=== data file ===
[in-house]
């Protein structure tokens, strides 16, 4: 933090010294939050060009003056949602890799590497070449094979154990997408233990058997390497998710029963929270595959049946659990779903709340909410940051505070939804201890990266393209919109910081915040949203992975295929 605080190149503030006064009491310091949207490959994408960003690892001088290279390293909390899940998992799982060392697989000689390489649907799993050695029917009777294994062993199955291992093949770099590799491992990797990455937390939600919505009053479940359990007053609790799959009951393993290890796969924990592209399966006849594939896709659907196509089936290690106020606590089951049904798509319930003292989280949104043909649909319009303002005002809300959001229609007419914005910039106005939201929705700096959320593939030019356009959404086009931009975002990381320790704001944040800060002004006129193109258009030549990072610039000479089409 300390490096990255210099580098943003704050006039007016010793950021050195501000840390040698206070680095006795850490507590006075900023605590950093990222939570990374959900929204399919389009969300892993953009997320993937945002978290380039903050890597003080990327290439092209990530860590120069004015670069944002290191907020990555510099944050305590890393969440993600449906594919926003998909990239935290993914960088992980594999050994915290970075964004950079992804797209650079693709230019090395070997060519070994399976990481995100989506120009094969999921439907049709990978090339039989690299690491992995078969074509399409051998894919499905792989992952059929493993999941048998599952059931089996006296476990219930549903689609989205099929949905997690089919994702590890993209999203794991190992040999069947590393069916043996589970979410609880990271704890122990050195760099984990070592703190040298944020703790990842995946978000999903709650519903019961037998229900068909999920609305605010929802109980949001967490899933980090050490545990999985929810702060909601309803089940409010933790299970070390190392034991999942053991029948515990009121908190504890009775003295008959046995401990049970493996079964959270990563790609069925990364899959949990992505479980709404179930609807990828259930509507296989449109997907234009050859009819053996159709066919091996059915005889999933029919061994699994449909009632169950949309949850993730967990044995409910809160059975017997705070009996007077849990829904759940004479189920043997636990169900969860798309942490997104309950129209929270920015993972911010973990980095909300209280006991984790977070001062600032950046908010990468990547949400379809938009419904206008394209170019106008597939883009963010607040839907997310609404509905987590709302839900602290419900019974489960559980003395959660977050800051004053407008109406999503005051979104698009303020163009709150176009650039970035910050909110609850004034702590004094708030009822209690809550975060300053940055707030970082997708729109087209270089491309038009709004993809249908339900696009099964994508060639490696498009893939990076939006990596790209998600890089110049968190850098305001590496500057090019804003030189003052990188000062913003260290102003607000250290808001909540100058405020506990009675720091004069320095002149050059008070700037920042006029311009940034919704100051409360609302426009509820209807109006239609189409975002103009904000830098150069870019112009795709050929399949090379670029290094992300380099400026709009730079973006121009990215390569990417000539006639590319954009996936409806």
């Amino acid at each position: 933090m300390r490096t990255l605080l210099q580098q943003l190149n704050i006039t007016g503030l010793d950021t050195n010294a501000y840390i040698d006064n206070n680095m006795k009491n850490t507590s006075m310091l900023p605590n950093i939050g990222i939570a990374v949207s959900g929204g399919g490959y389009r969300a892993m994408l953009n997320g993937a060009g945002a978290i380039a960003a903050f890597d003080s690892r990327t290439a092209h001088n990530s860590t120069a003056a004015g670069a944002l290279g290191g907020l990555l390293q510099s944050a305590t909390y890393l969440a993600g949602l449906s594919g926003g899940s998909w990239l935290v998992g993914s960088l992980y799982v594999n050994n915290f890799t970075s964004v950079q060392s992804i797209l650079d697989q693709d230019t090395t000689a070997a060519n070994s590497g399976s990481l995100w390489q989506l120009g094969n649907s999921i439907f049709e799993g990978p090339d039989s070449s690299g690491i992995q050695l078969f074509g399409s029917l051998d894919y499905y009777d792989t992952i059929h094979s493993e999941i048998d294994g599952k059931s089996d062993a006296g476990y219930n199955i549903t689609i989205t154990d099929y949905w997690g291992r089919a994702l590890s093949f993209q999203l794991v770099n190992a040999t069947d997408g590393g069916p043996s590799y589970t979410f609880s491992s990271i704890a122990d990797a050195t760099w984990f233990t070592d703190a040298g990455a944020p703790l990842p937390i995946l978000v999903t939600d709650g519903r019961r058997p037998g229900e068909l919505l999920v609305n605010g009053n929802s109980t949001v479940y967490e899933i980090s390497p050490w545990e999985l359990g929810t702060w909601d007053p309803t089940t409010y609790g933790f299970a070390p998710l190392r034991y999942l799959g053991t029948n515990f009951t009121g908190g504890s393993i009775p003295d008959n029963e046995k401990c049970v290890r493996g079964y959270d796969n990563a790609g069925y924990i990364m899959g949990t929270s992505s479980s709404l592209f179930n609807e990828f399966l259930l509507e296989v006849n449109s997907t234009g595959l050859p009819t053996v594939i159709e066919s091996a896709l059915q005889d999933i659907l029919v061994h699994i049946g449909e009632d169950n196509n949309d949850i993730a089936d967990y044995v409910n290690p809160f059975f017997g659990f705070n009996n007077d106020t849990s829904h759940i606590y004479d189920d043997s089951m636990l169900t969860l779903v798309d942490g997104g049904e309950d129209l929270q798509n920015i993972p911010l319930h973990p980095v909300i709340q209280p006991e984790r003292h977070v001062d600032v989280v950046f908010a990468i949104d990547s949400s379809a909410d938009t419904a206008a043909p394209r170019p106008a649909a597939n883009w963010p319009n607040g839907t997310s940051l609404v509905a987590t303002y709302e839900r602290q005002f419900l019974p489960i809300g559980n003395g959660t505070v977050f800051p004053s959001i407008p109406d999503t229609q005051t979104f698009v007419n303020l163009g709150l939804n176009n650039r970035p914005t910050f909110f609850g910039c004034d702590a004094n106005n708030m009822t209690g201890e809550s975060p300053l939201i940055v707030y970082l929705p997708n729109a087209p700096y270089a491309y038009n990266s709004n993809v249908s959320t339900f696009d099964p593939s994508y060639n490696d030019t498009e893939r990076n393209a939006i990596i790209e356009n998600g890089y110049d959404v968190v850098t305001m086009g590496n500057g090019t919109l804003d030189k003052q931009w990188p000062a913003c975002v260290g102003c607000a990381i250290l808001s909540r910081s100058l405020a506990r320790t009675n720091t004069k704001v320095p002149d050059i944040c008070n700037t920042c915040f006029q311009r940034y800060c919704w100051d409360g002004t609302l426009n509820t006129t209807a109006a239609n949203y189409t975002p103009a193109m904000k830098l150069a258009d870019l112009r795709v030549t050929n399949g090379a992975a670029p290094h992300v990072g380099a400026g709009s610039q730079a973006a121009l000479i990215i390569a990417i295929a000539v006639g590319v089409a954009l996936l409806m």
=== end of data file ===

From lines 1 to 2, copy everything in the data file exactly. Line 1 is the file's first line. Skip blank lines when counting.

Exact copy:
[in-house]
């Protein structure tokens, strides 16, 4: 933090010294939050060009003056949602890799590497070449094979154990997408233990058997390497998710029963929270595959049946659990779903709340909410940051505070939804201890990266393209919109910081915040949203992975295929 605080190149503030006064009491310091949207490959994408960003690892001088290279390293909390899940998992799982060392697989000689390489649907799993050695029917009777294994062993199955291992093949770099590799491992990797990455937390939600919505009053479940359990007053609790799959009951393993290890796969924990592209399966006849594939896709659907196509089936290690106020606590089951049904798509319930003292989280949104043909649909319009303002005002809300959001229609007419914005910039106005939201929705700096959320593939030019356009959404086009931009975002990381320790704001944040800060002004006129193109258009030549990072610039000479089409 300390490096990255210099580098943003704050006039007016010793950021050195501000840390040698206070680095006795850490507590006075900023605590950093990222939570990374959900929204399919389009969300892993953009997320993937945002978290380039903050890597003080990327290439092209990530860590120069004015670069944002290191907020990555510099944050305590890393969440993600449906594919926003998909990239935290993914960088992980594999050994915290970075964004950079992804797209650079693709230019090395070997060519070994399976990481995100989506120009094969999921439907049709990978090339039989690299690491992995078969074509399409051998894919499905792989992952059929493993999941048998599952059931089996006296476990219930549903689609989205099929949905997690089919994702590890993209999203794991190992040999069947590393069916043996589970979410609880990271704890122990050195760099984990070592703190040298944020703790990842995946978000999903709650519903019961037998229900068909999920609305605010929802109980949001967490899933980090050490545990999985929810702060909601309803089940409010933790299970070390190392034991999942053991029948515990009121908190504890009775003295008959046995401990049970493996079964959270990563790609069925990364899959949990992505479980709404179930609807990828259930509507296989449109997907234009050859009819053996159709066919091996059915005889999933029919061994699994449909009632169950949309949850993730967990044995409910809160059975017997705070009996007077849990829904759940004479189920043997636990169900969860798309942490997104309950129209929270920015993972911010973990980095909300209280006991984790977070001062600032950046908010990468990547949400379809938009419904206008394209170019106008597939883009963010607040839907997310609404509905987590709302839900602290419900019974489960559980003395959660977050800051004053407008109406999503005051979104698009303020163009709150176009650039970035910050909110609850004034702590004094708030009822209690809550975060300053940055707030970082997708729109087209270089491309038009709004993809249908339900696009099964994508060639490696498009893939990076939006990596790209998600890089110049968190850098305001590496500057090019804003030189003052990188000062913003260290102003607000250290808001909540100058405020506990009675720091004069320095002149050059008070700037920042006029311009940034919704100051409360609302426009509820209807109006239609189409975002103009904000830098150069870019112009795709050929399949090379670029290094992300380099400026709009730079973006121009990215390569990417000539006639590319954009996936409806």